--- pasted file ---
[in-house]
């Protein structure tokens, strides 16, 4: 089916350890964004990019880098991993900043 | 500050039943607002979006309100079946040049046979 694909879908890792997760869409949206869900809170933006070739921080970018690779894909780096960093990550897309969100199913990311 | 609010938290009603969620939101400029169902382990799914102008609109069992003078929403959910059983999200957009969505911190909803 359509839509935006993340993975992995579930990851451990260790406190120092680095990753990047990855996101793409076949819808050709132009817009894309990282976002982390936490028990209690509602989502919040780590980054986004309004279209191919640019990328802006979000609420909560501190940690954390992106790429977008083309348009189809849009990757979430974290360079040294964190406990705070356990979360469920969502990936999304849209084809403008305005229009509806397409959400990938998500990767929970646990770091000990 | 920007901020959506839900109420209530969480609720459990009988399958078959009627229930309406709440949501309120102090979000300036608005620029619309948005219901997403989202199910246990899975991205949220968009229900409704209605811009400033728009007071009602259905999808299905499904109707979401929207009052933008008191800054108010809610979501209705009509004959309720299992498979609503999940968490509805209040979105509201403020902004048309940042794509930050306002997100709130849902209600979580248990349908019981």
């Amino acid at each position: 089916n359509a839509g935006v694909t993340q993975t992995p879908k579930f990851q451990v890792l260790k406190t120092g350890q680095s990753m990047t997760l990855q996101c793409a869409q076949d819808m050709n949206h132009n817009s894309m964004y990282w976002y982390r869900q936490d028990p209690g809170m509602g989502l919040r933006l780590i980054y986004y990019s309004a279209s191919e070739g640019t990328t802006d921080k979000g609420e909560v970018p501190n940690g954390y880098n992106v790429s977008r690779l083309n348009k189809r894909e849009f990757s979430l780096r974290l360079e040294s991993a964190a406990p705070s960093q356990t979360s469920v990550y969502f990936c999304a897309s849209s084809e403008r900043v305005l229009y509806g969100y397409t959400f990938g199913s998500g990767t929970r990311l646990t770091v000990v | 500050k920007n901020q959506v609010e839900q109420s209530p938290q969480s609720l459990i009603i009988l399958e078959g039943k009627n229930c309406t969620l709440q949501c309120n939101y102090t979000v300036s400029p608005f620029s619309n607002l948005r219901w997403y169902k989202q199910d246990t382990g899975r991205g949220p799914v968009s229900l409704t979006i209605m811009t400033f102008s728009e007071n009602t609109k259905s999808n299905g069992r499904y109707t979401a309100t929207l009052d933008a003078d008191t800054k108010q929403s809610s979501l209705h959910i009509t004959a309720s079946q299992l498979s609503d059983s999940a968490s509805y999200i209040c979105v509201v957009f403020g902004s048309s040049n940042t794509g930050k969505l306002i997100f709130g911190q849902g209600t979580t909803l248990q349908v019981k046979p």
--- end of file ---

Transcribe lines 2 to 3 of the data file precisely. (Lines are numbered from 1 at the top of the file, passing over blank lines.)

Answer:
């Protein structure tokens, strides 16, 4: 089916350890964004990019880098991993900043 | 500050039943607002979006309100079946040049046979 694909879908890792997760869409949206869900809170933006070739921080970018690779894909780096960093990550897309969100199913990311 | 609010938290009603969620939101400029169902382990799914102008609109069992003078929403959910059983999200957009969505911190909803 359509839509935006993340993975992995579930990851451990260790406190120092680095990753990047990855996101793409076949819808050709132009817009894309990282976002982390936490028990209690509602989502919040780590980054986004309004279209191919640019990328802006979000609420909560501190940690954390992106790429977008083309348009189809849009990757979430974290360079040294964190406990705070356990979360469920969502990936999304849209084809403008305005229009509806397409959400990938998500990767929970646990770091000990 | 920007901020959506839900109420209530969480609720459990009988399958078959009627229930309406709440949501309120102090979000300036608005620029619309948005219901997403989202199910246990899975991205949220968009229900409704209605811009400033728009007071009602259905999808299905499904109707979401929207009052933008008191800054108010809610979501209705009509004959309720299992498979609503999940968490509805209040979105509201403020902004048309940042794509930050306002997100709130849902209600979580248990349908019981």
């Amino acid at each position: 089916n359509a839509g935006v694909t993340q993975t992995p879908k579930f990851q451990v890792l260790k406190t120092g350890q680095s990753m990047t997760l990855q996101c793409a869409q076949d819808m050709n949206h132009n817009s894309m964004y990282w976002y982390r869900q936490d028990p209690g809170m509602g989502l919040r933006l780590i980054y986004y990019s309004a279209s191919e070739g640019t990328t802006d921080k979000g609420e909560v970018p501190n940690g954390y880098n992106v790429s977008r690779l083309n348009k189809r894909e849009f990757s979430l780096r974290l360079e040294s991993a964190a406990p705070s960093q356990t979360s469920v990550y969502f990936c999304a897309s849209s084809e403008r900043v305005l229009y509806g969100y397409t959400f990938g199913s998500g990767t929970r990311l646990t770091v000990v | 500050k920007n901020q959506v609010e839900q109420s209530p938290q969480s609720l459990i009603i009988l399958e078959g039943k009627n229930c309406t969620l709440q949501c309120n939101y102090t979000v300036s400029p608005f620029s619309n607002l948005r219901w997403y169902k989202q199910d246990t382990g899975r991205g949220p799914v968009s229900l409704t979006i209605m811009t400033f102008s728009e007071n009602t609109k259905s999808n299905g069992r499904y109707t979401a309100t929207l009052d933008a003078d008191t800054k108010q929403s809610s979501l209705h959910i009509t004959a309720s079946q299992l498979s609503d059983s999940a968490s509805y999200i209040c979105v509201v957009f403020g902004s048309s040049n940042t794509g930050k969505l306002i997100f709130g911190q849902g209600t979580t909803l248990q349908v019981k046979p």